Last week, the House speaker said that Republicans would focus in 2018 on entitlement reforms to reduce the country’s deficit, specifically targeting Medicaid and Medicare. Ryan has literally been dreaming of cutting entitlements since he was in college, and while Donald Trump promised not to make cuts to Medicare, Medicaid, or Social Security during the 2016 campaign, he has since called for “welfare reform.” In October he declared that some people are “taking advantage of the system,” and released a 2018 budget proposal that included massive cuts to Medicaid.
Doug Jones’s upset victory last night in Alabama’s Senate election has thrown a wrench in Ryan’s plans. Prior to the special election, Republicans held a slim majority of just two votes in the Senate. Now that this majority has fallen to one, Majority Leader Mitch McConnell cannot afford to lose more than two Republican votes on any piece of legislation passed through reconciliation (even with Mike Pence’s tie-breaker vote). And while Republican senators have voiced support for cuts to social welfare programs, these cuts are not popular among voters.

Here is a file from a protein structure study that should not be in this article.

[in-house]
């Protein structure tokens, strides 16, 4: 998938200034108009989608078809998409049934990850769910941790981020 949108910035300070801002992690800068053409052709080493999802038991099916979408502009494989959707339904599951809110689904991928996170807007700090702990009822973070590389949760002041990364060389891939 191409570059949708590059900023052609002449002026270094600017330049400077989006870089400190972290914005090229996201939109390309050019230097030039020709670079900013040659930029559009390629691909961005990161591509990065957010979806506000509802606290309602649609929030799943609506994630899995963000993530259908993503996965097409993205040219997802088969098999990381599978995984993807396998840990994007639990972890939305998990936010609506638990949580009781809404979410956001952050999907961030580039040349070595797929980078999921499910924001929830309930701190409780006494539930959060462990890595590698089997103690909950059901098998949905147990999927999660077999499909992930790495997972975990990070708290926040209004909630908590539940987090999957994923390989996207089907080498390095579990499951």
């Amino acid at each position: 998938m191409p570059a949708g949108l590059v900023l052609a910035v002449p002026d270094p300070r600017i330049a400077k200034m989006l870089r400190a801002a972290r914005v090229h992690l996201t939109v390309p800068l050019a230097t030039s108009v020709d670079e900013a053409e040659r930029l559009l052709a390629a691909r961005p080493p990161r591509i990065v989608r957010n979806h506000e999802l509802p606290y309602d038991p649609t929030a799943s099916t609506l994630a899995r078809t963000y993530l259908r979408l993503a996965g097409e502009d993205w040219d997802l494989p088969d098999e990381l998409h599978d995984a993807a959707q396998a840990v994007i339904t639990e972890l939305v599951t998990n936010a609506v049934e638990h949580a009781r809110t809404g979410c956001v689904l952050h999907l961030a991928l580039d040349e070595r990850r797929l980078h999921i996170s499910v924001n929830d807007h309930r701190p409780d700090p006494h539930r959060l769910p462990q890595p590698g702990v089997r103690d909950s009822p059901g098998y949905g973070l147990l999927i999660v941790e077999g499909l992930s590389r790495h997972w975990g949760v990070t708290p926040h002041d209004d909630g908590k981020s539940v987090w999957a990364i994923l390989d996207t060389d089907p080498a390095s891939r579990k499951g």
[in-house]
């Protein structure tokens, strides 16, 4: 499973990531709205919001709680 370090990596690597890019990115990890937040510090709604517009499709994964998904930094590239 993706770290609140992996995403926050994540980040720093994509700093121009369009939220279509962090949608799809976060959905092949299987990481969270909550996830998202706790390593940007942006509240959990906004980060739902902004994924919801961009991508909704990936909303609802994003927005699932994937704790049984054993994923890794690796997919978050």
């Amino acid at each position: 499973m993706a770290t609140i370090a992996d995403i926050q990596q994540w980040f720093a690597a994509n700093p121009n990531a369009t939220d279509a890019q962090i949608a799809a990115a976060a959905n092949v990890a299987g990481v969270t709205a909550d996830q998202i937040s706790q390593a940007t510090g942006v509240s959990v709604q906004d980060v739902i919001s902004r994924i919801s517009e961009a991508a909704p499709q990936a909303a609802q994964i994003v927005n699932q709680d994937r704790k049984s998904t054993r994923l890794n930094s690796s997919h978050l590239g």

According to a Pew Research Center study from May, only 15 percent of Republicans said they would support a decrease in federal spending on Medicare. “I don’t know if there’s any appetite for true entitlement reform,” Senator Tim Scott, a Republican from South Carolina, told The Washington Post. With only one vote to lose after Jones is sworn in, McConnell and Ryan may have to abandon any hopes of an entitlement reform push, leaving a hole in their legislative agenda.